The LWF Blog
Facilities Management & Fire Safety – Sprinkler System Heads & Heat – Part 12June 15, 2017 3:29 pm
In this blog series for those who work in Facilities Management and who have a responsibility for or interest in fire safety, we have been looking at how sprinklers operate in buildings and in Part 11, we began to look at sprinkler heads. In Part 12, we’re going to discuss the effect of temperature on the operation and design of sprinkler heads and how the choice of the most appropriate type of sprinkler head can have a positive effect on the sprinkler system.
Throughout the world, sprinkler heads are manufactured with a range of standard operating temperatures. In the United Kingdom, the heads operate when they reach 68°C most commonly. The heads incorporate a glass bulb which contains a coloured liquid, this indicates the temperature of operation for the sprinkler head. UK heads have bulbs which contain red liquid. On occasion, it is possible that the yoke arms of fusible link heads will be coloured to indicate temperature of operation, rather than the liquid inside the bulb.
When a fire starts in a place with a sprinkler system, the temperature of the sprinkler head and the temperature of the surrounding air can be significantly different. The sprinkler head may take a little time to become heated by the hot gases which rise from the fire. As different designs of sprinkler head may heat at different rates, this can mean that two heads which are rated the same temperature for operation might begin working at different times. The delay may only be slight and acceptable in lower risk circumstances, but should be taken into account.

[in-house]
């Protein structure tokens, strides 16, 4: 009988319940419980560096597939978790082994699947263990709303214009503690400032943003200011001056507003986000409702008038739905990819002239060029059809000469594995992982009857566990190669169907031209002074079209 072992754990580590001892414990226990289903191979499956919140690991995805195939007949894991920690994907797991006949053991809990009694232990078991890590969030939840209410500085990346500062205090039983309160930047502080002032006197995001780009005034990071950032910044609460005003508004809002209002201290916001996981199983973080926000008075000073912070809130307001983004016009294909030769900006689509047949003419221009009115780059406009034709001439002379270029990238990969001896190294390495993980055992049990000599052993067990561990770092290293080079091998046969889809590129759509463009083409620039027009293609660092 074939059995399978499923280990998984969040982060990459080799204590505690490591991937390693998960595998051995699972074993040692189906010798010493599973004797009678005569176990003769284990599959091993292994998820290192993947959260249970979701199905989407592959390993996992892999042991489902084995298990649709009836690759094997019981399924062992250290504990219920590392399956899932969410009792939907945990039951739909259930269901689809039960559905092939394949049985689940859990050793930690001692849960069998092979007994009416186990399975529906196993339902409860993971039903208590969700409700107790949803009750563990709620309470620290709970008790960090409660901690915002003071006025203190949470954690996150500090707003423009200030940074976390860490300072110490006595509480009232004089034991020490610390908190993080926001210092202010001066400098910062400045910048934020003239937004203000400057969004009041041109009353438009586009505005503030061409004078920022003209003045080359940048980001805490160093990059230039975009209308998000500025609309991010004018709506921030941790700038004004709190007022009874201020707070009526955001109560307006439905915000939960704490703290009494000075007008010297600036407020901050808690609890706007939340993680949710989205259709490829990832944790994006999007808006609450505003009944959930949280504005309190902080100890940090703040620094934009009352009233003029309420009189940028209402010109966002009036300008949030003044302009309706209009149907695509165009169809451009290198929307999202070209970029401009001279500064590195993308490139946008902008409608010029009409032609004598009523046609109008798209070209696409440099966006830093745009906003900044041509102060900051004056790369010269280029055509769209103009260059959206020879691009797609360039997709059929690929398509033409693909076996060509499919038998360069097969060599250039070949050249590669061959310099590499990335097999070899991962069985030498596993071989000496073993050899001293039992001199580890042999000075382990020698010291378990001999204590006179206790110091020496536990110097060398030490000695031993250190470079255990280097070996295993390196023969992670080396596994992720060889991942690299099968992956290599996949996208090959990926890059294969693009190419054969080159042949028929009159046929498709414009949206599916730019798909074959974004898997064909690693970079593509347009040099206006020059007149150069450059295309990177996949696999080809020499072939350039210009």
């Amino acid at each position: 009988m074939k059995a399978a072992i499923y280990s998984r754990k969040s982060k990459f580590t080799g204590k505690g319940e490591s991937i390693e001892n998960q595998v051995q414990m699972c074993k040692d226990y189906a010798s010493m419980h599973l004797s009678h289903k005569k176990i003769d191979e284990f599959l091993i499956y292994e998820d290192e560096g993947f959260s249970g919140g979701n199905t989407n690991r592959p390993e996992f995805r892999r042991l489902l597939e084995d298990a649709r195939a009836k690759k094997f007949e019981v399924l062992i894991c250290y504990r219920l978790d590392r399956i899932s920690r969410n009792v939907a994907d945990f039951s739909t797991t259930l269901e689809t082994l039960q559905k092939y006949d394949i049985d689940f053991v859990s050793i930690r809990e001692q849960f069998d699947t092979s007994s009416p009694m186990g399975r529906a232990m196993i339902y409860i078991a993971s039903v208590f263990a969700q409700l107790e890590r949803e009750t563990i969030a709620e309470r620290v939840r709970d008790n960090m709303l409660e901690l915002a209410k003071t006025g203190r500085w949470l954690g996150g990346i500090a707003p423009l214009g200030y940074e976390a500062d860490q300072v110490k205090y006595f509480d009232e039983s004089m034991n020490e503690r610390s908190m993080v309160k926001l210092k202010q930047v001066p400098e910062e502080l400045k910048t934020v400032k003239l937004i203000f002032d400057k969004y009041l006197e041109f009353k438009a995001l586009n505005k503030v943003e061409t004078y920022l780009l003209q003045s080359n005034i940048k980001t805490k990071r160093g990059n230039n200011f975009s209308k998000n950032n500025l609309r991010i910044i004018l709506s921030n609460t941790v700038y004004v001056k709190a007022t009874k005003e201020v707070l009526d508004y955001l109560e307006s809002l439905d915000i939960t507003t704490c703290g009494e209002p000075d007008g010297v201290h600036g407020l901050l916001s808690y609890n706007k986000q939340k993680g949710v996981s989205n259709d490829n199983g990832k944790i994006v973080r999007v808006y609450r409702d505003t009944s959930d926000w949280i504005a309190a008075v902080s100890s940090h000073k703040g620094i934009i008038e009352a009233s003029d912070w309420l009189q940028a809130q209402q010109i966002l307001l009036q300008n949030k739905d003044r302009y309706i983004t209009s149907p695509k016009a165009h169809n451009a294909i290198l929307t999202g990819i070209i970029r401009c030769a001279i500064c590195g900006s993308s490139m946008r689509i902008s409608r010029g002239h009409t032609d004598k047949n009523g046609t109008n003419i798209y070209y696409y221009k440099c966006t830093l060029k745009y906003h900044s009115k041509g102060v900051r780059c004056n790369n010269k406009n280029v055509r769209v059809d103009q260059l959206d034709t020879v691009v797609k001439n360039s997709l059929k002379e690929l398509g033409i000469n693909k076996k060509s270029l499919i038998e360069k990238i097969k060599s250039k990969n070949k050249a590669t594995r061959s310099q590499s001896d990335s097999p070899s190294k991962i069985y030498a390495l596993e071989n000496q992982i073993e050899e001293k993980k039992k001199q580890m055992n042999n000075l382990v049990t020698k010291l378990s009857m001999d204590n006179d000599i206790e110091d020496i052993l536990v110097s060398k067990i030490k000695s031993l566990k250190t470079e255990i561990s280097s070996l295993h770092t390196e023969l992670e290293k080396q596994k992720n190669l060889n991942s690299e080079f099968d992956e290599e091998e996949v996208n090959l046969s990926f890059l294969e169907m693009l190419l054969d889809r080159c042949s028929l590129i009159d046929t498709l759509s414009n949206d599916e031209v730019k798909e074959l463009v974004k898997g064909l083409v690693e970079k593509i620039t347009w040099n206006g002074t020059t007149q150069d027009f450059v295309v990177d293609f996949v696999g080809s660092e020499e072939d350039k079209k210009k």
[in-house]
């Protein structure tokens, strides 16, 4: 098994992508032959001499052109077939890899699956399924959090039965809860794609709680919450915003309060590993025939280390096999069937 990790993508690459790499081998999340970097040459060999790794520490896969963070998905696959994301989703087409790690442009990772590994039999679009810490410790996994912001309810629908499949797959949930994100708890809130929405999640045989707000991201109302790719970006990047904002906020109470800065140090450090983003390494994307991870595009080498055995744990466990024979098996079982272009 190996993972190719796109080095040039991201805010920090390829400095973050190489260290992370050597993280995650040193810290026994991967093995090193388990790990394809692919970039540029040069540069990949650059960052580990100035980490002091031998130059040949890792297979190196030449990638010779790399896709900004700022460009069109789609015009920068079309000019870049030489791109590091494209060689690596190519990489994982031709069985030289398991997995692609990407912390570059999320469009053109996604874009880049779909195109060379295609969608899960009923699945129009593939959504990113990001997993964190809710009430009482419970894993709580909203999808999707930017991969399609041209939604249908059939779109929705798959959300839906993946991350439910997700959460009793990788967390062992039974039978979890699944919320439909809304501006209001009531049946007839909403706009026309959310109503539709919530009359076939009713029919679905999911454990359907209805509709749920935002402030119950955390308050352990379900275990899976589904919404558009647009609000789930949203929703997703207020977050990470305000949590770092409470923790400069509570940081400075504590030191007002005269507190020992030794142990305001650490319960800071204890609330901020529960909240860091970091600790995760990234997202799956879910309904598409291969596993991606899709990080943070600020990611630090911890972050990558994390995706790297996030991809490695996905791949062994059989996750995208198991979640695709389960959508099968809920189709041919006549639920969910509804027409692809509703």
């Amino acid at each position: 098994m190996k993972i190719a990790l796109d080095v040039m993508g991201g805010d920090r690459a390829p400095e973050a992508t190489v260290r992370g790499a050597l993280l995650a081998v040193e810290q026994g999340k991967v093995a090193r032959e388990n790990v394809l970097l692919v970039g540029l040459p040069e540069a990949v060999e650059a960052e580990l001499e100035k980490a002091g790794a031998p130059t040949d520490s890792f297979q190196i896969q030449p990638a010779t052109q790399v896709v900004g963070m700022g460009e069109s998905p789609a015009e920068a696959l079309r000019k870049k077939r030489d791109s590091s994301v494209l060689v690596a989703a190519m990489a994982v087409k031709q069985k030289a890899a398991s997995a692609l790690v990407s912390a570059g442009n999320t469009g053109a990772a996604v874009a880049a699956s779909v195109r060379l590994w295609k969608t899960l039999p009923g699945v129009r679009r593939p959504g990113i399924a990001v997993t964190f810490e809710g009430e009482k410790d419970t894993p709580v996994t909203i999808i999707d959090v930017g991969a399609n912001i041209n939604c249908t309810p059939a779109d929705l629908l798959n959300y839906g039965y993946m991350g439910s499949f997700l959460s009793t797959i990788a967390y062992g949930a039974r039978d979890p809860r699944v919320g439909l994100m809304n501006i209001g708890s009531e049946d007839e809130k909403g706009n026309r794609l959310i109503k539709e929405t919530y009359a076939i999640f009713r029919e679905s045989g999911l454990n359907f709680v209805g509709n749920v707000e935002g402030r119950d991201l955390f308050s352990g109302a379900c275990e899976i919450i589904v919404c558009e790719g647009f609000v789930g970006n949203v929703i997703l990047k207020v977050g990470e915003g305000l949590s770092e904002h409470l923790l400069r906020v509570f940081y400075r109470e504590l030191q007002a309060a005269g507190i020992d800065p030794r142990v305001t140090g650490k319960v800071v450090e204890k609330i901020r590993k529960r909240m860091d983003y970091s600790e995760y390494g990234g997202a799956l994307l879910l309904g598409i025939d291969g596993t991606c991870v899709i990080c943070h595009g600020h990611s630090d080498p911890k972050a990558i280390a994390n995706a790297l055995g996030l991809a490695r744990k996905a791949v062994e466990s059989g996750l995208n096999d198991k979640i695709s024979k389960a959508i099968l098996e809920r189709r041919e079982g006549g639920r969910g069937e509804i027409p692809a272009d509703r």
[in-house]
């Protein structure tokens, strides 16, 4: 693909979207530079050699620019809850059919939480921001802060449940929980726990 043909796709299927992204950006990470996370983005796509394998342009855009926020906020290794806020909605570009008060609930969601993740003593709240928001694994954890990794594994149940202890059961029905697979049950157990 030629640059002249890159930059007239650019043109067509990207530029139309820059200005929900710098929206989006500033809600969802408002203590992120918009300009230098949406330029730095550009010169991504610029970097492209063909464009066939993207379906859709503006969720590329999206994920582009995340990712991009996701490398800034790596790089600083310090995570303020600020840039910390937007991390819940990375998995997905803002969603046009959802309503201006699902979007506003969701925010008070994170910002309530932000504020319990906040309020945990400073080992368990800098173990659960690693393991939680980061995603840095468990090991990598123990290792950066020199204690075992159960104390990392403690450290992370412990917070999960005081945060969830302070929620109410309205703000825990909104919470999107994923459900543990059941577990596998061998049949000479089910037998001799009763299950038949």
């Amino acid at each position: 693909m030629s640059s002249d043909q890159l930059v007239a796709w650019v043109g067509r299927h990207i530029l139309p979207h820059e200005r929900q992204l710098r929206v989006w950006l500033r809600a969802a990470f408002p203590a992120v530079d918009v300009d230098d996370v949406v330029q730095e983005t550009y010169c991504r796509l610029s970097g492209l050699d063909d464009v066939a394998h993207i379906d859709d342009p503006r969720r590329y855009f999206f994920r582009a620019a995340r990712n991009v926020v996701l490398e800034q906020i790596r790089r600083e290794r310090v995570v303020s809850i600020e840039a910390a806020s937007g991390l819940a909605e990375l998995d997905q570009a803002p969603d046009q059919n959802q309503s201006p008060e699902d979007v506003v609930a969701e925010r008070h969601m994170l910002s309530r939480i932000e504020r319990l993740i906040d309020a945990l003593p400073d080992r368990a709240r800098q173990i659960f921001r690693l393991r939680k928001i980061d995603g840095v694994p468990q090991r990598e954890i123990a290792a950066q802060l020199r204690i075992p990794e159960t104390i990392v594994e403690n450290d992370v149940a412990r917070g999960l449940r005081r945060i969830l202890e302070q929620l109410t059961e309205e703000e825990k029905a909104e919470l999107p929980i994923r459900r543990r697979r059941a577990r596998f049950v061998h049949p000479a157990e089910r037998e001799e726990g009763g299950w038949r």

To reduce the chances of this occurring in situations which require fast reaction times, such as high hazard storage or residential units, the use of ‘quick response’ heads with a low thermal inertia can be used. This time saved can be valuable and this is demonstrated by the suggestion that design fire size for smoke control systems might be reduced on the basis of using ‘quick response’ heads.
The Factory Mutual Insurers in the United States created a particularly fast response sprinkler system for use with ceiling sprinklers to reduce the high risk in storage facilities. The Early Suppression Fast Response System (ESFR) is now recognised by insurers within the United Kingdom too, however, the design of such systems means that they are less forgiving of building features which can affect sprinkler efficiency than the traditional ceiling and in-rack sprinkler installations.
In Part 13 of this series, we will give an overview of the importance of the location and placement of sprinkler heads as part of the sprinkler system within your buildings. In the meantime, if you have any queries about your own facilities or wish to discuss this blog series, please contact Peter Gyere in the first instance on 0208 668 8663.
Lawrence Webster Forrest is a fire engineering consultancy based in Surrey with over 25 years’ experience, which provides a wide range of consultancy services to professionals involved in the design, development and construction and operation of buildings.